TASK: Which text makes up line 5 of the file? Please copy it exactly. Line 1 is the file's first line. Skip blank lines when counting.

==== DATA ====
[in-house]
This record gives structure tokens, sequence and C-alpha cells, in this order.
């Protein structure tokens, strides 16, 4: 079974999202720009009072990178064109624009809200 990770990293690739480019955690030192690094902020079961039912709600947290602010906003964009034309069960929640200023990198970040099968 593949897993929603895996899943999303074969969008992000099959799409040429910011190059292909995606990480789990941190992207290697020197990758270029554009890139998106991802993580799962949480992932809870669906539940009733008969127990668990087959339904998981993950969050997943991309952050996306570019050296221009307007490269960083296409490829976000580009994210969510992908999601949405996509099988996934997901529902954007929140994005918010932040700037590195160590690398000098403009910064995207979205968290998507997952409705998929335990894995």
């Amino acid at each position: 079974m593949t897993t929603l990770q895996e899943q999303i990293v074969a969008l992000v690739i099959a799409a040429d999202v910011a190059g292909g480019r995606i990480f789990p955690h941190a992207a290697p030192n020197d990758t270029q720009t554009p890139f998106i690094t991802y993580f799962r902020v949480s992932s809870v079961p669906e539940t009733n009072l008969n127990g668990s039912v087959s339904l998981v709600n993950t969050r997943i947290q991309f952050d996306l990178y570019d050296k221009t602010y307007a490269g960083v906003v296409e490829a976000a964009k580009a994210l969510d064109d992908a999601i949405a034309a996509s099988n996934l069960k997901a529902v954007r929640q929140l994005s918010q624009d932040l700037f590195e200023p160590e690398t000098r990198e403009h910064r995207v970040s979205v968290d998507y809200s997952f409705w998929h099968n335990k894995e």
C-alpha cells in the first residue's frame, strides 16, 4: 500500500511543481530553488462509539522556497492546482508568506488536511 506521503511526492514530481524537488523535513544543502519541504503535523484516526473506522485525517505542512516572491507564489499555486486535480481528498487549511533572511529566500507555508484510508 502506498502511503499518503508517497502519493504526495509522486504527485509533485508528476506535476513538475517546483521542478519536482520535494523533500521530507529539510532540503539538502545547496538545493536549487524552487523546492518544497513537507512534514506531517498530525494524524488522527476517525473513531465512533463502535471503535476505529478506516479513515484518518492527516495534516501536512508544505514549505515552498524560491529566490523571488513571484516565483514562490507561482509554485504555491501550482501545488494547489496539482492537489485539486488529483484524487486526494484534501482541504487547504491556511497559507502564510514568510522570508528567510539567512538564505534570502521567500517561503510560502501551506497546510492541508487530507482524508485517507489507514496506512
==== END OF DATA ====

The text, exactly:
C-alpha cells in the first residue's frame, strides 16, 4: 500500500511543481530553488462509539522556497492546482508568506488536511 506521503511526492514530481524537488523535513544543502519541504503535523484516526473506522485525517505542512516572491507564489499555486486535480481528498487549511533572511529566500507555508484510508 502506498502511503499518503508517497502519493504526495509522486504527485509533485508528476506535476513538475517546483521542478519536482520535494523533500521530507529539510532540503539538502545547496538545493536549487524552487523546492518544497513537507512534514506531517498530525494524524488522527476517525473513531465512533463502535471503535476505529478506516479513515484518518492527516495534516501536512508544505514549505515552498524560491529566490523571488513571484516565483514562490507561482509554485504555491501550482501545488494547489496539482492537489485539486488529483484524487486526494484534501482541504487547504491556511497559507502564510514568510522570508528567510539567512538564505534570502521567500517561503510560502501551506497546510492541508487530507482524508485517507489507514496506512